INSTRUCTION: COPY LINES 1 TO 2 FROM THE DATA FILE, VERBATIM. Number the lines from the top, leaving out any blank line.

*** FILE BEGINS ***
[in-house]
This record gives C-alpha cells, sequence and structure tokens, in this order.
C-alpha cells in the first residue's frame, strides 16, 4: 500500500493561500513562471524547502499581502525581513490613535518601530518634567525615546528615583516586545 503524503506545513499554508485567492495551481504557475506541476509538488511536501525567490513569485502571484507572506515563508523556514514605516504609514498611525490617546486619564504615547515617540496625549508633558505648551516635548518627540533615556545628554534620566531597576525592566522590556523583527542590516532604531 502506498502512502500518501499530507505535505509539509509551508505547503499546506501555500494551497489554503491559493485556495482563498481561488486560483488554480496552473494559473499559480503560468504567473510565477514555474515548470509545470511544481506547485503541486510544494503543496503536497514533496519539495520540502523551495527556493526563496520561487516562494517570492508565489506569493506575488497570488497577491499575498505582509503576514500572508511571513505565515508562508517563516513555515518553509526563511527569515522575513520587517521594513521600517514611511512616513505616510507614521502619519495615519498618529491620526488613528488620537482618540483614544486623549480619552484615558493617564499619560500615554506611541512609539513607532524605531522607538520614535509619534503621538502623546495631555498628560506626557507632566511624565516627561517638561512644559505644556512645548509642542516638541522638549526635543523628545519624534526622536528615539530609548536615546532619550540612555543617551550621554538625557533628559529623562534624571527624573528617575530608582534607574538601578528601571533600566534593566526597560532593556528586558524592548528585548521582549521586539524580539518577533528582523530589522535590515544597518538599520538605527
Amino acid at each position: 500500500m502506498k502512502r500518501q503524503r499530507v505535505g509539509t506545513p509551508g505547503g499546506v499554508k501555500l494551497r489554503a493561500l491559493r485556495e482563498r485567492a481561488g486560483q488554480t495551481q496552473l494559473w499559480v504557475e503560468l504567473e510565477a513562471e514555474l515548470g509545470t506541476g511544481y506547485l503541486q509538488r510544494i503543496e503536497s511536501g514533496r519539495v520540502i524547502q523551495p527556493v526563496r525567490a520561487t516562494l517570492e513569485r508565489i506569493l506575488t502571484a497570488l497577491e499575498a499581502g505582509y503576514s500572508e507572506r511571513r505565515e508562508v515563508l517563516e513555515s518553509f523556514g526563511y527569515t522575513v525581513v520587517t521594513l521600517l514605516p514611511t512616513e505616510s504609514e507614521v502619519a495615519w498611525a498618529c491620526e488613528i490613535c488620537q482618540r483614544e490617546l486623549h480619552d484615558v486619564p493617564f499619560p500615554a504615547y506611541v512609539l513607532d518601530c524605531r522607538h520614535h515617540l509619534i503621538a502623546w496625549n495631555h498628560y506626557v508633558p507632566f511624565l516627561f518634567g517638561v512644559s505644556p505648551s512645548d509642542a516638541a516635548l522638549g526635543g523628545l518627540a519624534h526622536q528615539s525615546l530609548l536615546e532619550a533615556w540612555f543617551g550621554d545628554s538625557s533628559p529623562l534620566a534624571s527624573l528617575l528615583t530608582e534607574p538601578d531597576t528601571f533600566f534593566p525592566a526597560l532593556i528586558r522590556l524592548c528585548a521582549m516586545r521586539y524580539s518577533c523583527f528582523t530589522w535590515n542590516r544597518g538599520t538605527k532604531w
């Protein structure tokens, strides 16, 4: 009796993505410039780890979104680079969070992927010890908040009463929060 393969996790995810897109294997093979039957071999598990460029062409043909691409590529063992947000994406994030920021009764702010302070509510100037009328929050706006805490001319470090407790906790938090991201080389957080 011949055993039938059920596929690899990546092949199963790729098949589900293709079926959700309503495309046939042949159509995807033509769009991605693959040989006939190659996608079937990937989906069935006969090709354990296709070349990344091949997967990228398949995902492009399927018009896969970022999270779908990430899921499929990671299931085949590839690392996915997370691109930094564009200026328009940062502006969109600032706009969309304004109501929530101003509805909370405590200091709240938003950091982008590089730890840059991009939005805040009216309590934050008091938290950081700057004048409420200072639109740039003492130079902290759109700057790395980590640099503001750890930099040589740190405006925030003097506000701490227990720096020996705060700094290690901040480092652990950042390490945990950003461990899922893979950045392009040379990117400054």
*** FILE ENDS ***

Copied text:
[in-house]
This record gives C-alpha cells, sequence and structure tokens, in this order.